I wonder if this clip by Tim Harford will provoke debate among students about race, whether in the UK or the USA.
Want to get a flavour of the degree of partisanship in modern American politics?
Say the Observer:
“Glenn Beck is a TV host, bestselling author and the most influential voice on the rightwing Fox channel. Now, even some Republicans worry that the extreme and maverick views of Beck and his supporters will make their party unelectable. Is the TV tail wagging the political dog?”
Read the rest of the article and listen to this classic five minute radio rant by the man himself. It takes a little time to load up, but it is hilarious. And just a little bit scary!read more...»
I’ve just sent this to my upper sixth sets. It may be of some wider use.
It seems that terrorists are getting younger, according to an interesting piece of analysis from the Economist. A good graphic here too for use in lessons.
It was admittedly all the way back on last Sunday that the newspapers broke into a flurry of discussion about hung parliaments, but it is still worth drawing attention to the range of material newly available to hard pressed politics teachers on this subject. It took only one poll - an Ipsos one in the Observer - which suggested that Labour were closing their lead on the Conservatives and that the next election could result in a hung parliament. Suddenly, the commentators were all speculating about the consequences of an event we haven’t really experienced in the UK since the 1970s.read more...»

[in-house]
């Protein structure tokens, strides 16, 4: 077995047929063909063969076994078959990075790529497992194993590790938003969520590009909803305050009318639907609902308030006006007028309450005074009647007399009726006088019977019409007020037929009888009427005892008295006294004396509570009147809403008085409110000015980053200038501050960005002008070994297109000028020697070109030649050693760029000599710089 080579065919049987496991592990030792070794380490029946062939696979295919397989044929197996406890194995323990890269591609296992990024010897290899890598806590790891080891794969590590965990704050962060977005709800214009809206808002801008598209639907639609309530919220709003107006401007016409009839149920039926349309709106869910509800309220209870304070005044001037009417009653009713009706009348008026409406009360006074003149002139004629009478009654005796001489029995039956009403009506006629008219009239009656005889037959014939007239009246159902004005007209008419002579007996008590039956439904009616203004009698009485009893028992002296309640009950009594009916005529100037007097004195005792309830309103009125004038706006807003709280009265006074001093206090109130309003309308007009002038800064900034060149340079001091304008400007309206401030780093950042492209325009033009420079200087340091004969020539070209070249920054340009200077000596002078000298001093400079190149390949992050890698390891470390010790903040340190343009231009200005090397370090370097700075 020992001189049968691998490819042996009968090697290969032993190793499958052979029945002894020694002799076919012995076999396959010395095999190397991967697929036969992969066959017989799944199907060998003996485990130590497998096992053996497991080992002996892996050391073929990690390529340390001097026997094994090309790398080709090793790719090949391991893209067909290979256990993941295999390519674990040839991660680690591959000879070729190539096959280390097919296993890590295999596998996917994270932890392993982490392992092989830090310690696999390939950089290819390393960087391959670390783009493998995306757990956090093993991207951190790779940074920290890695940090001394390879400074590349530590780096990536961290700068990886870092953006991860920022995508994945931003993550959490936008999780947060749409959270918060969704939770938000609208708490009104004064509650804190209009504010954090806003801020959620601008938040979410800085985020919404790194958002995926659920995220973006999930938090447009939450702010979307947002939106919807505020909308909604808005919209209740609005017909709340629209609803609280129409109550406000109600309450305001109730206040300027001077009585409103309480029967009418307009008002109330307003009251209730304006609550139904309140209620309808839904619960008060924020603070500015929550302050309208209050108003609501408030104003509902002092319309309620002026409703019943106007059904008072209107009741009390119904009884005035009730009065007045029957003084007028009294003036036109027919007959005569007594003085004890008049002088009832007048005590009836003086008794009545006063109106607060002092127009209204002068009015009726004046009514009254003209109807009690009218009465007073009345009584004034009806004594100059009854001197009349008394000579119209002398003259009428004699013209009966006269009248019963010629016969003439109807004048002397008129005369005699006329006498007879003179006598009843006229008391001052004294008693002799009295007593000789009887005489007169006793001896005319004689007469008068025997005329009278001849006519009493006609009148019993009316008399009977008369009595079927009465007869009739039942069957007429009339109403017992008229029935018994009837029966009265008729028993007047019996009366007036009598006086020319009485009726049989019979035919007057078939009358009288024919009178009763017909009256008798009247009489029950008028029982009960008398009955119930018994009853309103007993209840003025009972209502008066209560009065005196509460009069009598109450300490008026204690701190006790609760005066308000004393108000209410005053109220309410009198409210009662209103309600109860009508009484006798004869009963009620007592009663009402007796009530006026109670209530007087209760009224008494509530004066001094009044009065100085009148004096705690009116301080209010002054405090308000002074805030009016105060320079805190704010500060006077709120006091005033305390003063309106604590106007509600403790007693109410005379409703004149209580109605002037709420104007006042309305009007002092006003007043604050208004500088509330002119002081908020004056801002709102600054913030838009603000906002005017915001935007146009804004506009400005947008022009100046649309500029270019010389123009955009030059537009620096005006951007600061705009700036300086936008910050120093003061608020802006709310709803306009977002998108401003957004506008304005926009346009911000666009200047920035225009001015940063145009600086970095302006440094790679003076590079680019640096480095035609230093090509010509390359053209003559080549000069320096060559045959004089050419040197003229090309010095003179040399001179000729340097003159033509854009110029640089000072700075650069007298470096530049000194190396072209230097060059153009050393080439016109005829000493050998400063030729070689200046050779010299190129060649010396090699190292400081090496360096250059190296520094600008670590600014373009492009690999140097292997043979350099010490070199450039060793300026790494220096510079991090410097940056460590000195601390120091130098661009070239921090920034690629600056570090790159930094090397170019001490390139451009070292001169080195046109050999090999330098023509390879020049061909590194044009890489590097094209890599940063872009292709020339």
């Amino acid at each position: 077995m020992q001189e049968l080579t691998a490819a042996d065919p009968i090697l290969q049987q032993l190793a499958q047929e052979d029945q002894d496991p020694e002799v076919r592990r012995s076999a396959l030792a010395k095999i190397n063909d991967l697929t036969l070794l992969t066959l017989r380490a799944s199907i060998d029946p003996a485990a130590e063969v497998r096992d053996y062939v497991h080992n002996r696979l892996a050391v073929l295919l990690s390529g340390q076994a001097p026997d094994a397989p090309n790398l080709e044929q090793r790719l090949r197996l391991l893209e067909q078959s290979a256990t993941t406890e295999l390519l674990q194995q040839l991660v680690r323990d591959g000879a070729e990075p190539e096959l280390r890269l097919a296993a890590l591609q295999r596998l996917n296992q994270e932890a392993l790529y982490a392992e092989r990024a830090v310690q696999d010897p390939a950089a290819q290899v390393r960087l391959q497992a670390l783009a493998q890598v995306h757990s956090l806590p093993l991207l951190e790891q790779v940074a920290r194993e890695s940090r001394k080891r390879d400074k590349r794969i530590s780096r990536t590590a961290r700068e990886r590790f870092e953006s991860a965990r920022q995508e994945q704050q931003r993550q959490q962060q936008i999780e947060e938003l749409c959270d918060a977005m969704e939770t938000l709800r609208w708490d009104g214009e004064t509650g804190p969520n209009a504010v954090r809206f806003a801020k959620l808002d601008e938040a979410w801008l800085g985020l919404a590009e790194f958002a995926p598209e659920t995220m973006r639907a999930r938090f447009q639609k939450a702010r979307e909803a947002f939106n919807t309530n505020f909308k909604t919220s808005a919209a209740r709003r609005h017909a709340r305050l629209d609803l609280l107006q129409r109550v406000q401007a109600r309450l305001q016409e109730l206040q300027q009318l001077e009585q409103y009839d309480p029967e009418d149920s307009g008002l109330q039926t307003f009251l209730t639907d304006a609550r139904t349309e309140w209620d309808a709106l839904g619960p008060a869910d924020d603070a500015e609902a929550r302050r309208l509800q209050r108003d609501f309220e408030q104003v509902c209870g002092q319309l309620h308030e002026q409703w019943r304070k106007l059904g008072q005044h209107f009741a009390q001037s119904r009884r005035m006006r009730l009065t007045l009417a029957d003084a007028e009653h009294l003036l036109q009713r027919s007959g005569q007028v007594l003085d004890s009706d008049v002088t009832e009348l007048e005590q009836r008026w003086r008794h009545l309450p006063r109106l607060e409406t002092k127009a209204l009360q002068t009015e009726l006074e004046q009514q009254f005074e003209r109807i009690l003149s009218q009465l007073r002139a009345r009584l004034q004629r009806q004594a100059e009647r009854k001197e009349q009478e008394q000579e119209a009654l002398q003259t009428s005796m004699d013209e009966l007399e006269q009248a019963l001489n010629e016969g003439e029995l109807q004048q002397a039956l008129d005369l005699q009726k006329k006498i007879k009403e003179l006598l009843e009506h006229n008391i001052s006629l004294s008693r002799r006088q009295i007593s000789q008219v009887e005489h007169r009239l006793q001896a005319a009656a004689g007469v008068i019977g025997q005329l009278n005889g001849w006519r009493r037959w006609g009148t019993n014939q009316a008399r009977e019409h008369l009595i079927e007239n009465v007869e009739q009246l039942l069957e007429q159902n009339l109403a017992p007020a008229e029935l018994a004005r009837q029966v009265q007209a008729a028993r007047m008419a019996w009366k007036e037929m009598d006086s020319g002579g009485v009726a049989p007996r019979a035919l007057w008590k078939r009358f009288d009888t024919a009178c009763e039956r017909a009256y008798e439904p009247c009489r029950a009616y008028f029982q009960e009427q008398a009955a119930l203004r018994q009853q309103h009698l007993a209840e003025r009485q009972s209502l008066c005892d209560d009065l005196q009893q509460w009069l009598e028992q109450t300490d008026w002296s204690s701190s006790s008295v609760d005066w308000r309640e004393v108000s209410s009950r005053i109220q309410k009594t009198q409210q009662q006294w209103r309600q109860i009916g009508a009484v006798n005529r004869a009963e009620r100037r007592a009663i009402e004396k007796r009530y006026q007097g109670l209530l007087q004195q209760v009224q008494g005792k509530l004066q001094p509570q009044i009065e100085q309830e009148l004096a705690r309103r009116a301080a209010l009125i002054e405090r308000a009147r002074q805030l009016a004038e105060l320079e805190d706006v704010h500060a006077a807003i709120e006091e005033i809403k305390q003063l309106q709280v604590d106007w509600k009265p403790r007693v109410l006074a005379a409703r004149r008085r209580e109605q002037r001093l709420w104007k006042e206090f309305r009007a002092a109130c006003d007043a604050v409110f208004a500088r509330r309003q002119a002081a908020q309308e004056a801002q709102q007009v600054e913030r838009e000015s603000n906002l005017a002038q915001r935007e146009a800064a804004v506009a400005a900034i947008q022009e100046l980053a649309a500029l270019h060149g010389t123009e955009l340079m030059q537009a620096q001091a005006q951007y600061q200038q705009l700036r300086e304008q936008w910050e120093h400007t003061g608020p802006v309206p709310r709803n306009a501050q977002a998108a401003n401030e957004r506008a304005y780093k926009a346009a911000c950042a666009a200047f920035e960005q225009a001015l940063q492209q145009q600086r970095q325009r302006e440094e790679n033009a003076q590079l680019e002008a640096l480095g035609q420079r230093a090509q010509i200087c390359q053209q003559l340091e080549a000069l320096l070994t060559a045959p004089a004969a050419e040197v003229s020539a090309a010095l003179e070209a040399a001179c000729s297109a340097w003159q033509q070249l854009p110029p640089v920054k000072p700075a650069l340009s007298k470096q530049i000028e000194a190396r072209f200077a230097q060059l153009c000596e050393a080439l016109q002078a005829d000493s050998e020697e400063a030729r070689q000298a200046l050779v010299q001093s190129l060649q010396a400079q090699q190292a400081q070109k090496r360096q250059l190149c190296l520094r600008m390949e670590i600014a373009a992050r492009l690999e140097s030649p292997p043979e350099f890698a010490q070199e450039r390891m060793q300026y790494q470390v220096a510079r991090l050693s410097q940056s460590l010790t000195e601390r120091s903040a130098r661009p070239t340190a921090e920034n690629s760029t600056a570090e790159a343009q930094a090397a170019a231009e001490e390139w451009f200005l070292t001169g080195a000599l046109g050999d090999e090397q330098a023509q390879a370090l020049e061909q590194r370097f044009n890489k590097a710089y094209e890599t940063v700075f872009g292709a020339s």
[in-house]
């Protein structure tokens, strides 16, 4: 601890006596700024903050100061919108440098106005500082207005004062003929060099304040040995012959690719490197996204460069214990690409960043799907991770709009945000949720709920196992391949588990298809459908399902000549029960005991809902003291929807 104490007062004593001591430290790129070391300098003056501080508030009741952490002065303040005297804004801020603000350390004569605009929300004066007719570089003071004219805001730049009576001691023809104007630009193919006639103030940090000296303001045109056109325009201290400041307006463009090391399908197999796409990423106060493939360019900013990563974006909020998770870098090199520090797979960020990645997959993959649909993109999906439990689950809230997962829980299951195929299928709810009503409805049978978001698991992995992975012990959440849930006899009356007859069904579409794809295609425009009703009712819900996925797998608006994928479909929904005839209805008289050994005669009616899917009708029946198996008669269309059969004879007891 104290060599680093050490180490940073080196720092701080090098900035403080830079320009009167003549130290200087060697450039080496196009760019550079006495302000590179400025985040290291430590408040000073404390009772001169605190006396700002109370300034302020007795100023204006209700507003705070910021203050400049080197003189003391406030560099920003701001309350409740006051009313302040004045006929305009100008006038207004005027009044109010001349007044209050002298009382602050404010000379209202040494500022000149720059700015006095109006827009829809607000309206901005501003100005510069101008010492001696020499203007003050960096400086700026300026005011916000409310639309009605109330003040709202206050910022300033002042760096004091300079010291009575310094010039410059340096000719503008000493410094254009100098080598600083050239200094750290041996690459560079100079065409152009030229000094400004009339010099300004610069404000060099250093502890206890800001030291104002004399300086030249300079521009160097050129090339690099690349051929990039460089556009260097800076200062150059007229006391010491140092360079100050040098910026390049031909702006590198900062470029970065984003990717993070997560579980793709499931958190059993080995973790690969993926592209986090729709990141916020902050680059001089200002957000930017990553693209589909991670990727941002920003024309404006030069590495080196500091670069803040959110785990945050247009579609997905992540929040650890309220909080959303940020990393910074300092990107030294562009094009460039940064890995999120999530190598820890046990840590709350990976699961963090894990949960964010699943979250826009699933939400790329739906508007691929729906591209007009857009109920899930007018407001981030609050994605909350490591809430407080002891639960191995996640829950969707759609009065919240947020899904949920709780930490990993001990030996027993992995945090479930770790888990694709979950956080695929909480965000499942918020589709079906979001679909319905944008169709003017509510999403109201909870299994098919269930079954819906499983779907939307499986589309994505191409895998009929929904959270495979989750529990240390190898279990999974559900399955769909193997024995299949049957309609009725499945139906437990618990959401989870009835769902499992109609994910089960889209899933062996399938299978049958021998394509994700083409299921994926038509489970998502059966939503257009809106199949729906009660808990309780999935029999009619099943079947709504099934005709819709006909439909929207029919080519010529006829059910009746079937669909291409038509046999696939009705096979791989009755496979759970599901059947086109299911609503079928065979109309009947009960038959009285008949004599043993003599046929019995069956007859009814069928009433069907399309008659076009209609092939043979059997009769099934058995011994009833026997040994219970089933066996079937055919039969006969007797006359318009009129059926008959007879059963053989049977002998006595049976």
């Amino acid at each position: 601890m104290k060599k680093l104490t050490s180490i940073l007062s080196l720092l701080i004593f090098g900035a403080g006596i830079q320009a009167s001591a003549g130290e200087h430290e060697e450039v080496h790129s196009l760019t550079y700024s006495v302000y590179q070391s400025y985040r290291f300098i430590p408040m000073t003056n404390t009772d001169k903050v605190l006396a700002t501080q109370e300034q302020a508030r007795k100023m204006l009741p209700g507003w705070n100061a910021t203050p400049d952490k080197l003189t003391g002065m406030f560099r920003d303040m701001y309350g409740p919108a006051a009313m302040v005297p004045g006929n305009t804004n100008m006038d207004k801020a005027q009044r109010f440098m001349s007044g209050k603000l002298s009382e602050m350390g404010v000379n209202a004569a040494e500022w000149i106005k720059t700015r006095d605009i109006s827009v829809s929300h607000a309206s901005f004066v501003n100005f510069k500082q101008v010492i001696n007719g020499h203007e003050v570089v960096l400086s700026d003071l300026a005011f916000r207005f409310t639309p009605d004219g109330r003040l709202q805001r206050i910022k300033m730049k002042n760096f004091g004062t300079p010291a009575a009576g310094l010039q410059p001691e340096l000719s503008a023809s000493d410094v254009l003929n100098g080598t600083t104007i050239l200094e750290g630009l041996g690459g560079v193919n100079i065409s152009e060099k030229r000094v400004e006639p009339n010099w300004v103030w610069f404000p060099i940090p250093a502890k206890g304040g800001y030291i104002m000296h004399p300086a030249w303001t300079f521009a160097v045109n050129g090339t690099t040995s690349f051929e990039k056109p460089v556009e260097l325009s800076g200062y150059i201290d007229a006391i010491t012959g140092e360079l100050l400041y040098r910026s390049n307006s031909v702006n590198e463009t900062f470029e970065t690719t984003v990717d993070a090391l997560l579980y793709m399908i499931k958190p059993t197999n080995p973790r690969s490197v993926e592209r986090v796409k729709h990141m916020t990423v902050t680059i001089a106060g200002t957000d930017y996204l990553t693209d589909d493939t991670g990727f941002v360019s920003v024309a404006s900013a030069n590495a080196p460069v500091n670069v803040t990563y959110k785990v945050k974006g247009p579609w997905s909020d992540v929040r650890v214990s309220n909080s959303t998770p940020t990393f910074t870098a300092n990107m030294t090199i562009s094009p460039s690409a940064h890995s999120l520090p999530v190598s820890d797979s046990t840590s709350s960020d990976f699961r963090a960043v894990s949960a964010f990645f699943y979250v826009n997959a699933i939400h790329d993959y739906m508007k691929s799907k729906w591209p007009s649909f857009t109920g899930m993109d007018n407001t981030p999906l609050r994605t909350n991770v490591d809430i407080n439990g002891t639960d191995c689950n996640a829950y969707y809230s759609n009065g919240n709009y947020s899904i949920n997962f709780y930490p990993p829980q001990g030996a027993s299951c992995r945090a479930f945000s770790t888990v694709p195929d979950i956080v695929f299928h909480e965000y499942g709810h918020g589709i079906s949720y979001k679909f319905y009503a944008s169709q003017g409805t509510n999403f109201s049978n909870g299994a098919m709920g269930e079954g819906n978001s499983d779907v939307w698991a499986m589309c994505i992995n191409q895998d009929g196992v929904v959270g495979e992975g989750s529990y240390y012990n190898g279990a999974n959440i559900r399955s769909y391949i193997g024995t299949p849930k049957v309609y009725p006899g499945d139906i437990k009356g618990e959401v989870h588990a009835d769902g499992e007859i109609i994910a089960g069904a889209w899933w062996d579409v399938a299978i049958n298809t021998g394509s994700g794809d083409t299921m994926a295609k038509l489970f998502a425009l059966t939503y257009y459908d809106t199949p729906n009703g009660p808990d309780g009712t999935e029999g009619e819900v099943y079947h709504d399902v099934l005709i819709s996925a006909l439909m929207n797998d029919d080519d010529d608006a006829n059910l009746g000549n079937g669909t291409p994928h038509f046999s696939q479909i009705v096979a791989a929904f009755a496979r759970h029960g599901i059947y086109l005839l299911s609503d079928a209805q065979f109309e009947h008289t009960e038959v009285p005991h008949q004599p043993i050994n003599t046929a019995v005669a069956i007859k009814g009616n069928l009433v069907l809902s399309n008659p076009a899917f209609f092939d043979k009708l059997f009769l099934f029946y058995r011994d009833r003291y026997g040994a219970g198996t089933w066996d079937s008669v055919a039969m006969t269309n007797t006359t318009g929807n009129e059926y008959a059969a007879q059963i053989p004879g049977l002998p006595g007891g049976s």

The 2009 Corruption Perceptions Index has this interesting interactive graphic which attempts to paint a picture of the varying nature of political and other corruption around the globe…read more...»
Many thanks to Rachel Fairhead for writing the first in a new series of classroom poster collections for AS/A2 Government and Politics…read more...»
Both AS & A2 students have something to look forward to as the Climate Change debate promises a Seattle-like ending in Copenhagen.read more...»
The latest edition of Question Time - our weekly politics quiz - is now available:
There are a raft of useful articles on party politics in the papers at the minute, and great as a basis for any media lessons.
In the Times yesterday they focused on the forthcoming Queen’s speech and the likelihood that it will kick off a massive political tussle over the coming months.
Polly Toynbee in the Guardian at the weekend penned an article calling for Labour MPs to do the honorable thing and force GB to step aside. There is a strong feeling in the Labour Party that the election may not be winnable with a new leader but the party is likely to suffer a crushing defeat if he remains in power. Toynbee suggests that it’s still all to play for if a new person gets in. See the article here.
Personally I have accepted that barring disaster David Cameron will be PM from May 2010 onwards, and that Labour should start preparing for life in opposition. At the moment there is no sense of what will happen next and the worry is that the party will lose direction. It’s happened before. Think Labour after 1979, or the Tories after 1997.